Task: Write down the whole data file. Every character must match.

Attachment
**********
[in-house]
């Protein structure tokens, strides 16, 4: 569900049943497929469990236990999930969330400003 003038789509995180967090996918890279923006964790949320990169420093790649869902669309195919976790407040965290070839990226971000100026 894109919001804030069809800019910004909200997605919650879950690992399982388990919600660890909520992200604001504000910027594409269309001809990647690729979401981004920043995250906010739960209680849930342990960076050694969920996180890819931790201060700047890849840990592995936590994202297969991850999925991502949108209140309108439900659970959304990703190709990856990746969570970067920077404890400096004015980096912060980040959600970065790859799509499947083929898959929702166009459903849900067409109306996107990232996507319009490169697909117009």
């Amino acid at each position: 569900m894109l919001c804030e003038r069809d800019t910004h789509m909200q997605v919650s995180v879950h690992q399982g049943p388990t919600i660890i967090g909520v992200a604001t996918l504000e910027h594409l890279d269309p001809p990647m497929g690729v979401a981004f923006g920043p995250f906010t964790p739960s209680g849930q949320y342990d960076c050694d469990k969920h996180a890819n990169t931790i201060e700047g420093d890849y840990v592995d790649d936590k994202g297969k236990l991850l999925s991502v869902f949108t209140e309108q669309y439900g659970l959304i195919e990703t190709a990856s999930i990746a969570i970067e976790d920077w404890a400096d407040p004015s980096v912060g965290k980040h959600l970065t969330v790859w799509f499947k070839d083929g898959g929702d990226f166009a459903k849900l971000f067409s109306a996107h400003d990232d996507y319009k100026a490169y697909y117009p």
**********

[in-house]
């Protein structure tokens, strides 16, 4: 569900049943497929469990236990999930969330400003 003038789509995180967090996918890279923006964790949320990169420093790649869902669309195919976790407040965290070839990226971000100026 894109919001804030069809800019910004909200997605919650879950690992399982388990919600660890909520992200604001504000910027594409269309001809990647690729979401981004920043995250906010739960209680849930342990960076050694969920996180890819931790201060700047890849840990592995936590994202297969991850999925991502949108209140309108439900659970959304990703190709990856990746969570970067920077404890400096004015980096912060980040959600970065790859799509499947083929898959929702166009459903849900067409109306996107990232996507319009490169697909117009």
């Amino acid at each position: 569900m894109l919001c804030e003038r069809d800019t910004h789509m909200q997605v919650s995180v879950h690992q399982g049943p388990t919600i660890i967090g909520v992200a604001t996918l504000e910027h594409l890279d269309p001809p990647m497929g690729v979401a981004f923006g920043p995250f906010t964790p739960s209680g849930q949320y342990d960076c050694d469990k969920h996180a890819n990169t931790i201060e700047g420093d890849y840990v592995d790649d936590k994202g297969k236990l991850l999925s991502v869902f949108t209140e309108q669309y439900g659970l959304i195919e990703t190709a990856s999930i990746a969570i970067e976790d920077w404890a400096d407040p004015s980096v912060g965290k980040h959600l970065t969330v790859w799509f499947k070839d083929g898959g929702d990226f166009a459903k849900l971000f067409s109306a996107h400003d990232d996507y319009k100026a490169y697909y117009p």